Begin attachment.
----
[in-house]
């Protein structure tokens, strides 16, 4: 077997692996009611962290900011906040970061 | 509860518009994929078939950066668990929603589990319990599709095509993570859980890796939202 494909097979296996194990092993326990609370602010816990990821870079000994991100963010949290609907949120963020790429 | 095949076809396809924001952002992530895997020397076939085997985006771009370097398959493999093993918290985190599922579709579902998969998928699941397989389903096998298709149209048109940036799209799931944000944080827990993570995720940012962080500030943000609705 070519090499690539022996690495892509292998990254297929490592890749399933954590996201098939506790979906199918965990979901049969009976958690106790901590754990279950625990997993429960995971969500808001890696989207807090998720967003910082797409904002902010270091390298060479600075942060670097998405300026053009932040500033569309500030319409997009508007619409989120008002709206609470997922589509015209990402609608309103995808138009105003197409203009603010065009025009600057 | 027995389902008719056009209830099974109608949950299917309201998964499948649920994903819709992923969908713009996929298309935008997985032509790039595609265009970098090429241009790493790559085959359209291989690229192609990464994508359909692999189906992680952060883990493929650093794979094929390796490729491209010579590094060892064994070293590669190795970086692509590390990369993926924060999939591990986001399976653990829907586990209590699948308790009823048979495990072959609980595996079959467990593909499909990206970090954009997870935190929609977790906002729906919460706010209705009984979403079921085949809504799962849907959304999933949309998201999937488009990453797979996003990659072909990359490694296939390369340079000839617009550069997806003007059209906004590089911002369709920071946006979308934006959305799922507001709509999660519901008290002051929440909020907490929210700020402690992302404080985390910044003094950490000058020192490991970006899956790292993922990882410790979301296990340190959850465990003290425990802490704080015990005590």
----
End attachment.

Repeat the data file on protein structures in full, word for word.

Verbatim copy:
[in-house]
């Protein structure tokens, strides 16, 4: 077997692996009611962290900011906040970061 | 509860518009994929078939950066668990929603589990319990599709095509993570859980890796939202 494909097979296996194990092993326990609370602010816990990821870079000994991100963010949290609907949120963020790429 | 095949076809396809924001952002992530895997020397076939085997985006771009370097398959493999093993918290985190599922579709579902998969998928699941397989389903096998298709149209048109940036799209799931944000944080827990993570995720940012962080500030943000609705 070519090499690539022996690495892509292998990254297929490592890749399933954590996201098939506790979906199918965990979901049969009976958690106790901590754990279950625990997993429960995971969500808001890696989207807090998720967003910082797409904002902010270091390298060479600075942060670097998405300026053009932040500033569309500030319409997009508007619409989120008002709206609470997922589509015209990402609608309103995808138009105003197409203009603010065009025009600057 | 027995389902008719056009209830099974109608949950299917309201998964499948649920994903819709992923969908713009996929298309935008997985032509790039595609265009970098090429241009790493790559085959359209291989690229192609990464994508359909692999189906992680952060883990493929650093794979094929390796490729491209010579590094060892064994070293590669190795970086692509590390990369993926924060999939591990986001399976653990829907586990209590699948308790009823048979495990072959609980595996079959467990593909499909990206970090954009997870935190929609977790906002729906919460706010209705009984979403079921085949809504799962849907959304999933949309998201999937488009990453797979996003990659072909990359490694296939390369340079000839617009550069997806003007059209906004590089911002369709920071946006979308934006959305799922507001709509999660519901008290002051929440909020907490929210700020402690992302404080985390910044003094950490000058020192490991970006899956790292993922990882410790979301296990340190959850465990003290425990802490704080015990005590």